Today, the GCNA released its first discussion paper on the just transition. Titled Leaving no one behind: Planning for a Just Transition, the paper focuses on what a just transition is, what the opportunities and challenges are for business, trade unions, government and communities and how collectively we can govern and finance the transition to a resilient, low carbon economy.
The Secretariat of the United Nations Framework Convention on Climate Change (UNFCCC) has identified 1.47 billion jobs globally in sectors critical to climate stability. The International Labour Organisation (ILO) has estimated that action to meet the Paris Agreement will create 24 million jobs in clean energy generation, electric vehicles and energy efficiency.
In the move towards this future there will be disruption. Australia is already seeing it with ageing coal-fired power stations closing in the next two to three decades. This will see up to 8,500 jobs lost and result in major structural adjustment challenges for both the workers who have lost their jobs, but also the communities that have come to depend on the coal energy industry.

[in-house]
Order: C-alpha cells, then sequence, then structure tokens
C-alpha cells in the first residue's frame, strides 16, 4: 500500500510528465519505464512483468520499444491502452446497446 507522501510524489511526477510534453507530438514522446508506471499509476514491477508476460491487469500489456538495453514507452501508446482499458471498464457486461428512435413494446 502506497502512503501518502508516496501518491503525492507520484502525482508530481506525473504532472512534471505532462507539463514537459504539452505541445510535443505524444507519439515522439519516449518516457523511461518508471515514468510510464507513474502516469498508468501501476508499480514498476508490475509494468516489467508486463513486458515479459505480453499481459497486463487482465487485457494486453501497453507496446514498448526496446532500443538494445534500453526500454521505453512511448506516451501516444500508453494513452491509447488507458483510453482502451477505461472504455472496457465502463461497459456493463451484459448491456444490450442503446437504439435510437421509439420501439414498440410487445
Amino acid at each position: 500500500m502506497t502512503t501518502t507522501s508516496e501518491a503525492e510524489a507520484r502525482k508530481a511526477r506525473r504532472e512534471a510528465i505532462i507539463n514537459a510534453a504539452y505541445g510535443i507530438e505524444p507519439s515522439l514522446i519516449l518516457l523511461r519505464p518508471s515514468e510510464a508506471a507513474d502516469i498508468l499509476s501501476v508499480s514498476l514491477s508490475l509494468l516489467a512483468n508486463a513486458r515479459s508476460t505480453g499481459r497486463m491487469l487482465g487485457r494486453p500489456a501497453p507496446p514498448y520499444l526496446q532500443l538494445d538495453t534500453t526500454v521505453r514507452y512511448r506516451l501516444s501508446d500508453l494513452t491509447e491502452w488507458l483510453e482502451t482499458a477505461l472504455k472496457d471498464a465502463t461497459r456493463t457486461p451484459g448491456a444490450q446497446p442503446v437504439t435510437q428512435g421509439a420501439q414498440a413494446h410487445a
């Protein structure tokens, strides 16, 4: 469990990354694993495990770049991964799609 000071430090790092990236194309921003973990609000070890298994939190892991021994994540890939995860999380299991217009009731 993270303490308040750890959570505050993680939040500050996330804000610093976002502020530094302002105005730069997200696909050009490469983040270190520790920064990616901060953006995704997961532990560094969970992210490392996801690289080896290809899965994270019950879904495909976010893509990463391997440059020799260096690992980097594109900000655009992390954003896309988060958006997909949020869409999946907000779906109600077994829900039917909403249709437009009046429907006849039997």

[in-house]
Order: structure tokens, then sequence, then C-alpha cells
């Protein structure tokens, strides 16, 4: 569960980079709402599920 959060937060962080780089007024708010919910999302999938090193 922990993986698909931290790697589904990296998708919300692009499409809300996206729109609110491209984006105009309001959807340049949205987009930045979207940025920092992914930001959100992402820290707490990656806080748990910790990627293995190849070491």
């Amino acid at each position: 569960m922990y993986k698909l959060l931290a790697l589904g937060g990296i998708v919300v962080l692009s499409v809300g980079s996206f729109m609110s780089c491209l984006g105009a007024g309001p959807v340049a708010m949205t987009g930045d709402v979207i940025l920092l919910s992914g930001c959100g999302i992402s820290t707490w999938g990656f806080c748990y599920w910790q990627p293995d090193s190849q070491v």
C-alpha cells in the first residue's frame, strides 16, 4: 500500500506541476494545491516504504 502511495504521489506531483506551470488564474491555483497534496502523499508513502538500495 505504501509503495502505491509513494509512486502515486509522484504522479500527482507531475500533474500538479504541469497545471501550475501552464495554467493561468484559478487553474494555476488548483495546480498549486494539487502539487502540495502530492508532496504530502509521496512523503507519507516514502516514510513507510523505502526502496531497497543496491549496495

Those communities bearing the impact of low-carbon policies need a fair and socially equitable transition – a ‘just transition’. The concept of a just transition holds immense potential for affected communities, trade unions, businesses and governments to develop and implement carefully planned policies to support those directly impacted by low-carbon policies.
However, if trade unions, businesses and governments do not engage in strong multilateral cooperation, or if businesses and governments adopt short-term, fragmented and reactive solutions to respond to this challenge, we will lose the trust and support of the communities where businesses and governments operate.
Read the discussion paper here.
The associated press release is also available here.
We kindly thank AGL for the use of their photo.